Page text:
Mirna Jones is a 45 year old African Canadian divorced with 3 children: 15, 10 and 7 years old.
She is a teacher.
Ms Jones presents at a hospital emergency department with a variety of symptoms, including fatigue, feeling dizzy and faint, chronic back pain and nausea.
Ms Jones had previously been seen at a walk-in clinic where she told the physician that she had been feeling nauseated for a day and a half. She was told it was heartburn and was given a prescription medication. This did nothing to alleviate her symptoms, and she went back to the same clinic later when she developed back pain and fatigue. At this second visit she saw a different physician, who did not have access to the note from her previous visit or other old records, Ms Jones was told it was "stress" and was given a muscle relaxant.
Ms Jones has in the past referred to herself as a "social smoker" and had previously smoked approximately 2-5 cigarettes a day.
As her stress level has increased over the past several years, her level of smoking has increased now to almost a pack a day. She feels guilty about smoking, not only in terms of the money spent on cigarettes but also concerning the example it sets for her children. She has discovered cigarettes in her daughter’s room and confronted her about it. While the daughter promised to stop smoking, she also responded that the patient was "hardly one to talk" given the fact that she smoked herself. The patient has tried to quit "cold turkey" but has been unsuccessful. She wants a prescription for anti-smoking medication but, as a supply teacher, does not have the same health benefits as under her previous full-time job.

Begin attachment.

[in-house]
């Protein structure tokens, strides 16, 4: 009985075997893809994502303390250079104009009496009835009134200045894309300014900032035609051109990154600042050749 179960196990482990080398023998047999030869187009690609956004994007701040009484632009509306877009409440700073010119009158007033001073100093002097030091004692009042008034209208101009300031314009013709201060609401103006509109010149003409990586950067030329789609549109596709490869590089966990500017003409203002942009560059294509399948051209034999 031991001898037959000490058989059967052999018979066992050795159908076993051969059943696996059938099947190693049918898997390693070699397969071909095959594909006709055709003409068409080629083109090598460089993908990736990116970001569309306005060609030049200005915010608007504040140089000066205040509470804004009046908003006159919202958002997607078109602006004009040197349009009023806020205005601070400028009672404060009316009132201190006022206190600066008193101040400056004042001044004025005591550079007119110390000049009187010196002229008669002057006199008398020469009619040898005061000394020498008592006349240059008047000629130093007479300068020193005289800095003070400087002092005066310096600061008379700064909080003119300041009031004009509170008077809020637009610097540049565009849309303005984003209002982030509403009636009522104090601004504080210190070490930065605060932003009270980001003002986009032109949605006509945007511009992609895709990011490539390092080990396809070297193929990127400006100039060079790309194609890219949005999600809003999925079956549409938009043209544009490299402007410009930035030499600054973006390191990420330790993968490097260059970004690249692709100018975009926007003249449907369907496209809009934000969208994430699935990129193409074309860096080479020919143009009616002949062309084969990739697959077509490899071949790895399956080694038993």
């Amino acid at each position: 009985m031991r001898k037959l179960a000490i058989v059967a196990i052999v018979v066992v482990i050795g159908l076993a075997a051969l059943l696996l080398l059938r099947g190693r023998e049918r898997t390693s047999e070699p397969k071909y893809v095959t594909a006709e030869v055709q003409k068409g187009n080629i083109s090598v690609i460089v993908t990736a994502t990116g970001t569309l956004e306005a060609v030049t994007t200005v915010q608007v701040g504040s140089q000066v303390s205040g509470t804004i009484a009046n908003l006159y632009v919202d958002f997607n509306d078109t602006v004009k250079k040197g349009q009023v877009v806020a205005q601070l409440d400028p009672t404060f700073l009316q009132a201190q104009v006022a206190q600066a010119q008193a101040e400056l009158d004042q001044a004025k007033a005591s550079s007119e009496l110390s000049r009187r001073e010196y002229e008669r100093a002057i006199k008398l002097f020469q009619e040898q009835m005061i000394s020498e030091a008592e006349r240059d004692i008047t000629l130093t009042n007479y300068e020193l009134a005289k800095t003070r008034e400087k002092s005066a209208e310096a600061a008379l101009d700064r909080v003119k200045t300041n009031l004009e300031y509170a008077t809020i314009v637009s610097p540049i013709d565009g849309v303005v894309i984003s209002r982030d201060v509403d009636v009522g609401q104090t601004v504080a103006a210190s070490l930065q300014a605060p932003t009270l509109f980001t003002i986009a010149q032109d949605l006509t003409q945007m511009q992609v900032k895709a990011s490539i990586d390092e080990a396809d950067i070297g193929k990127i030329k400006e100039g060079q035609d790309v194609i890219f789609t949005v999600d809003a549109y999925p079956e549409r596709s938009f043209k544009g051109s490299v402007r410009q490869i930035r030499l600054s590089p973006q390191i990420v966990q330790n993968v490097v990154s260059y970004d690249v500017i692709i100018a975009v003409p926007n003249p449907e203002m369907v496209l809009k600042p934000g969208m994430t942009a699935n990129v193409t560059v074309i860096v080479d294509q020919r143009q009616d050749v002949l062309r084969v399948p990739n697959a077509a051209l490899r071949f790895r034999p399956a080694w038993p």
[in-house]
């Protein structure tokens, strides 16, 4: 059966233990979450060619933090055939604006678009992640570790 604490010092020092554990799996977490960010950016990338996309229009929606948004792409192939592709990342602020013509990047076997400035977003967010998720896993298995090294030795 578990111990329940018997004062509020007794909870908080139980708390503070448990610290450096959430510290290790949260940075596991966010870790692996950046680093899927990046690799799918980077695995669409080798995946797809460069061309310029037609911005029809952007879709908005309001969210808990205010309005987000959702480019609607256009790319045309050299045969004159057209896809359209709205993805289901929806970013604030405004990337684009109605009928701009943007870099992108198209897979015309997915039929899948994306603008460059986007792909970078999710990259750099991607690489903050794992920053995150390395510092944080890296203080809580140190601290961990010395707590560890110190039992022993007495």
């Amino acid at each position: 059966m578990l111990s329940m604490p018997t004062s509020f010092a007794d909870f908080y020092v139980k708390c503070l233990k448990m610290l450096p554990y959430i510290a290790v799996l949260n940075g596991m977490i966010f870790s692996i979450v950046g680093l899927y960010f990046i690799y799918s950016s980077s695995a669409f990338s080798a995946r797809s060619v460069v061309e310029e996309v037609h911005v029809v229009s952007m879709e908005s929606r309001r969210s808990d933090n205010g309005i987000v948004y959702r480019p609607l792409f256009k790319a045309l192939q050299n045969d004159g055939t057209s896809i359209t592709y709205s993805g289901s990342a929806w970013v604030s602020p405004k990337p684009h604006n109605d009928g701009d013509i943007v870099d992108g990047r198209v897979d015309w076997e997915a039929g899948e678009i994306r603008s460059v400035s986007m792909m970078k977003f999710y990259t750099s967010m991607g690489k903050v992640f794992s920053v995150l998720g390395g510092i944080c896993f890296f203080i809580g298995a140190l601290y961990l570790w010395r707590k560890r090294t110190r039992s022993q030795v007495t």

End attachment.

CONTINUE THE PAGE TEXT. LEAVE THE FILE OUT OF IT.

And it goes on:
Her irregular work hours and heavy family responsibilities mean that she has little time or energy for physical activity. The patient’s lack of energy by the end of the day coupled with the decline in her income often means that she serves convenient but high-fat "fast food" such as store-bought pizza for dinner. She realizes that this is not nutritionally sound for her children or herself, but often does not have the energy to prepare anything else.
The patient’s interaction with the health care system has been irregular and influenced by instances of either overt racism or ignorance concerning the health of African-Canadians on the part of health care providers. As a single mother, during a visit to a hospital emergency ward with her daughter, who had a fever, she overheard a staff member make a remark about "welfare mothers." In fact, at the time, she was working a clerical job and going to school at the time and not on social assistance (her mother provided childcare ). As a consequence, while the patient ensures that her children visit their family doctor for regular check-ups, she herself only visits a walk-in clinic when something specific is wrong.
She takes no prescription medication and only uses over the counter acetaminophen occasionally.
She has no known drug allergies.
Her mother died of adenocarinoma of the pancreas, a disease more common in black women than white women. It remained undiagnosed until later in the advance stage of the disease partly because her mother’s doctor did not recognize the signs of jaundice in someone with dark skin.